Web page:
The gap in the narrative falls between the idea of a plan to go away and the idea of a completed trip. We shift, therefore, from the narration of the “event” at which the two friends meet and plan the trip, to the summary of the completed trip (“wonderful”), and back again to the event at the end of which the narrator and the woman kiss. The transitional “Given the circumstances” in the second paragraph, above, and the “for example” in the third, have no clear referents. We never know for certain what the “circumstances” are that might impinge on the wonderfulness of the trip: that the friends are sociopaths? that the organization is evil? that the narrator has turned down a job that will doom the affair? It’s not clear. And why the kiss “right next to the table” is an “example” of the “question of circumstances” is anyone’s guess. These lacunae are no hindrance—or in any case no surprise, as the disregard for strict old-fashioned storytelling be­comes, believe it or not, one of the pleasures of The Impossibly. Ambiguity—about what’s happening within the story, about how stories normally happen—is a recurring experience in the reading of the novel. Saying such ambiguity mirrors the violent and uncertain existence of the novel’s world is perhaps too schematic. Yet having once accepted the skewed ap­proach of Hunt’s narration, one accepts much of what comes along with surprising ease. For example, the names of the two friends, John and Deau (the only characters in the book given proper names), give rise to an appropriately glancing joke, as if there weren’t enough anonymity going around in The Impossibly.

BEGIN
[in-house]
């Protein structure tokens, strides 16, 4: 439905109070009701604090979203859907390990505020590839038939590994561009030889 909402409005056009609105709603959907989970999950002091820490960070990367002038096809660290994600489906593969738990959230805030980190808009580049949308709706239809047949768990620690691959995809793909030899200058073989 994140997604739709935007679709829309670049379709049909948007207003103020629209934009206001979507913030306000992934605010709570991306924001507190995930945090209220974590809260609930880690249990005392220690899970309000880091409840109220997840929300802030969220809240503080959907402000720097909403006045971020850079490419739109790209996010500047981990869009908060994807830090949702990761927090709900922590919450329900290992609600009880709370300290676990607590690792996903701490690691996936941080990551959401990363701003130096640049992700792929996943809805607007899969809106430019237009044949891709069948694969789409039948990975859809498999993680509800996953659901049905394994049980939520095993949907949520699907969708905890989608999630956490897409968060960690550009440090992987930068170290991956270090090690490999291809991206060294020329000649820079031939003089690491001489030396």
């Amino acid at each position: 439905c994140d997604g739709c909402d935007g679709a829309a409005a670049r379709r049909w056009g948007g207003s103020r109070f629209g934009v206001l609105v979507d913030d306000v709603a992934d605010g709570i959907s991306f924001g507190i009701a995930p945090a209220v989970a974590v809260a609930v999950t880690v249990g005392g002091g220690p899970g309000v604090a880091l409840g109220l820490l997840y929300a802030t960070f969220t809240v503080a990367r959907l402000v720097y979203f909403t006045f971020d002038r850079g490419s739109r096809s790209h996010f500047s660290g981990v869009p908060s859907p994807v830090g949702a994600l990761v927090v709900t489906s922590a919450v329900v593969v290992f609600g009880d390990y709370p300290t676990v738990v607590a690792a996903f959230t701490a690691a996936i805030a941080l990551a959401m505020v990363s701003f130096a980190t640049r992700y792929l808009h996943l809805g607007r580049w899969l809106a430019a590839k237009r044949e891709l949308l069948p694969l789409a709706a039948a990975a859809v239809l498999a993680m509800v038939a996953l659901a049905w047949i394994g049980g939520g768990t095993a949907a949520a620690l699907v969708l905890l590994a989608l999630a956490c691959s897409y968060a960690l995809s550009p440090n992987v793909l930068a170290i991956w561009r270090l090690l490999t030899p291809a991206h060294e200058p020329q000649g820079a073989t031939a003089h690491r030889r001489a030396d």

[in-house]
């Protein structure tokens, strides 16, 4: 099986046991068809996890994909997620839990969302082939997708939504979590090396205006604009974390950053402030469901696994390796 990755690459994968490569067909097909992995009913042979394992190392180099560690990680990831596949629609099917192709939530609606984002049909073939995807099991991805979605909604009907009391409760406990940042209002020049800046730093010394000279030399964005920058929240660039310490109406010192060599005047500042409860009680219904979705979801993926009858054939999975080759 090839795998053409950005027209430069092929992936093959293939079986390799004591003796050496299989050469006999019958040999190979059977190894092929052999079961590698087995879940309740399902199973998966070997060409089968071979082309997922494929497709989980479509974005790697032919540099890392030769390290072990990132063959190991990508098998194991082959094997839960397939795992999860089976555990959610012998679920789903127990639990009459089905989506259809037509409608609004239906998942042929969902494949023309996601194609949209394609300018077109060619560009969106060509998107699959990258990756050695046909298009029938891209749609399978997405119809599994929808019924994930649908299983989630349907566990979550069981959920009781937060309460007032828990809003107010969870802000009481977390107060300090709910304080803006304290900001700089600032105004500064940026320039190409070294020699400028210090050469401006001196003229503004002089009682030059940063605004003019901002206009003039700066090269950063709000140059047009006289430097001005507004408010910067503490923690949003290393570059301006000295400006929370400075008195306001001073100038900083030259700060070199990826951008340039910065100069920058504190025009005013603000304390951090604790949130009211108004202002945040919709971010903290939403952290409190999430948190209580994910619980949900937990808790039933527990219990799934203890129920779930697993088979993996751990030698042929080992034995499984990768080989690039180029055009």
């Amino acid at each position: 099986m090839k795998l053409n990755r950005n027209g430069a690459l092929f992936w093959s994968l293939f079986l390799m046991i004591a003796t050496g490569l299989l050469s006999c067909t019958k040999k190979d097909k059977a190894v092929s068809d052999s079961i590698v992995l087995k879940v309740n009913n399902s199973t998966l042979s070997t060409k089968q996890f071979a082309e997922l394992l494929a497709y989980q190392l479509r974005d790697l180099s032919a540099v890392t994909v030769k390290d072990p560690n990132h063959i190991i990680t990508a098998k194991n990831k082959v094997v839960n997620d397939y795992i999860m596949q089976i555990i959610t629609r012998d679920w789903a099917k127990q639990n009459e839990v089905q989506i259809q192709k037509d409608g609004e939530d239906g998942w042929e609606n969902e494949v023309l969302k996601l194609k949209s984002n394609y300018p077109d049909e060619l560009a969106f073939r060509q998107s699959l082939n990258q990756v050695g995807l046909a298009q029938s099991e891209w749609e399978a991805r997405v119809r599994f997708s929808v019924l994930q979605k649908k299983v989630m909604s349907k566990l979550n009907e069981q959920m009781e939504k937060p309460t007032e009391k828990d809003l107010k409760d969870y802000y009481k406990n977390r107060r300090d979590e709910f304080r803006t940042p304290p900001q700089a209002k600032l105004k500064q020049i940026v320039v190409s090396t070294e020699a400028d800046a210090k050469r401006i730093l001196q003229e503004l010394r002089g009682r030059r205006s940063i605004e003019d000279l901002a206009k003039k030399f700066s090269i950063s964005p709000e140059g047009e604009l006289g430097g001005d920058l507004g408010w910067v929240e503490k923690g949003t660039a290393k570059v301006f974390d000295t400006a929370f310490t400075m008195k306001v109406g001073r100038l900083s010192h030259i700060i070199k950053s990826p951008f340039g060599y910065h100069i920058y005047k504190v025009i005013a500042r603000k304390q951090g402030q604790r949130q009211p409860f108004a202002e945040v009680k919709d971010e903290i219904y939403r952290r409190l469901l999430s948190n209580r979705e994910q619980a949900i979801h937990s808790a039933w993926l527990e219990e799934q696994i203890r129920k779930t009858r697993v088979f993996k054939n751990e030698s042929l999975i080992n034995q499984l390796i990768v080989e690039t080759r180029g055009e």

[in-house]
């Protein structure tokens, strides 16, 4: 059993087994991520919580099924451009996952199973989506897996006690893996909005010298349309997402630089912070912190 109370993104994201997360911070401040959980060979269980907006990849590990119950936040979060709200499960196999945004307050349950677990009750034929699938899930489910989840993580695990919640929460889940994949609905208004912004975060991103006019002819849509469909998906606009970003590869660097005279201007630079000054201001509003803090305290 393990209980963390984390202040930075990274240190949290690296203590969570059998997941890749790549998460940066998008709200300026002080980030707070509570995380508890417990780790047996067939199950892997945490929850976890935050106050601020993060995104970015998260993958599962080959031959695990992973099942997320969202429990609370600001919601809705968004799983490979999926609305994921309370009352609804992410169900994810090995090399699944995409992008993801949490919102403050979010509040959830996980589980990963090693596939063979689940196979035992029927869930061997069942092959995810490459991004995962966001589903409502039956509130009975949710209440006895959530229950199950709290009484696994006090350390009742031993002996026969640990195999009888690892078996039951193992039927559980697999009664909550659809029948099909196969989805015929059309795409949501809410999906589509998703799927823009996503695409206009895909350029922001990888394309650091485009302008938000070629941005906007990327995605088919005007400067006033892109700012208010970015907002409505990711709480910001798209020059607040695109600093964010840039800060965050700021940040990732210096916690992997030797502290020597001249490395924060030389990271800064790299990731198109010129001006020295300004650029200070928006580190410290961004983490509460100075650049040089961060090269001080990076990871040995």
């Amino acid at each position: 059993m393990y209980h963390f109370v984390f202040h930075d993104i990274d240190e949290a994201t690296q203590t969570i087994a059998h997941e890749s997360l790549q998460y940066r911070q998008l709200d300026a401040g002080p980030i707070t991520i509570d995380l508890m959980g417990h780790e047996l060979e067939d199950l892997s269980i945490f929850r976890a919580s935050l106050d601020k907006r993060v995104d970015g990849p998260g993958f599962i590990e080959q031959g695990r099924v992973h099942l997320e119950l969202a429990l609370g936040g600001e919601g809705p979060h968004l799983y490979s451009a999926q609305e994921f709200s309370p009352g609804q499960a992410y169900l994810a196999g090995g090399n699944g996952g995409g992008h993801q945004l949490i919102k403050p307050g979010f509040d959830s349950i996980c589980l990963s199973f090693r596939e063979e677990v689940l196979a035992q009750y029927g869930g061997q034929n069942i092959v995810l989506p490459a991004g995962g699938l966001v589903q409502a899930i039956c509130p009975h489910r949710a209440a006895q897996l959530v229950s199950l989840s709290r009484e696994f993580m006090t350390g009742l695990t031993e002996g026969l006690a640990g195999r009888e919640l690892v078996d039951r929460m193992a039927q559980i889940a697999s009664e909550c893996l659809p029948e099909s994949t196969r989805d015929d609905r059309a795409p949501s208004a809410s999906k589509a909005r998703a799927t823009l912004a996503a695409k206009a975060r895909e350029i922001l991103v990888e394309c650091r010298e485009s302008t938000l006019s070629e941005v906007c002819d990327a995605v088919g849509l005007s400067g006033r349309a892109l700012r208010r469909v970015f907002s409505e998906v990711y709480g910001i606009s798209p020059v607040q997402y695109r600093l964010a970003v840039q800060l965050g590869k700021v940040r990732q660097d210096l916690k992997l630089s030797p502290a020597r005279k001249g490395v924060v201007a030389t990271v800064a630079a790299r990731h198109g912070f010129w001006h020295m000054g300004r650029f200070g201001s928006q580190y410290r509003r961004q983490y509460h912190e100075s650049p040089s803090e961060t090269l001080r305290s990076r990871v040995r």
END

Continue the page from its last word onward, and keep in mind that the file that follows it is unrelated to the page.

Hunt’s use of fractured time se­quence can have more than literary shock value. It takes on a quality of suspense at a few critical points, proving useful as a storytelling as well as a metafictional tool. One in­stance occurs at the opening of section B, when the narrator has come across a woman he believes to be the one he’d fallen in love with ­earlier. The narrator has been for­cibly separated from the woman, tortured, rescued, kicked out of the or­ganization, brought back in; the wo­man has disappeared. Her rediscovery would, in a conventionally plotted novel, merit full attention. Hunt employs the trick of breaking off the unfolding of the meeting a number of times, inserting, in a matter-of-fact way, wildly tangential information before circling back: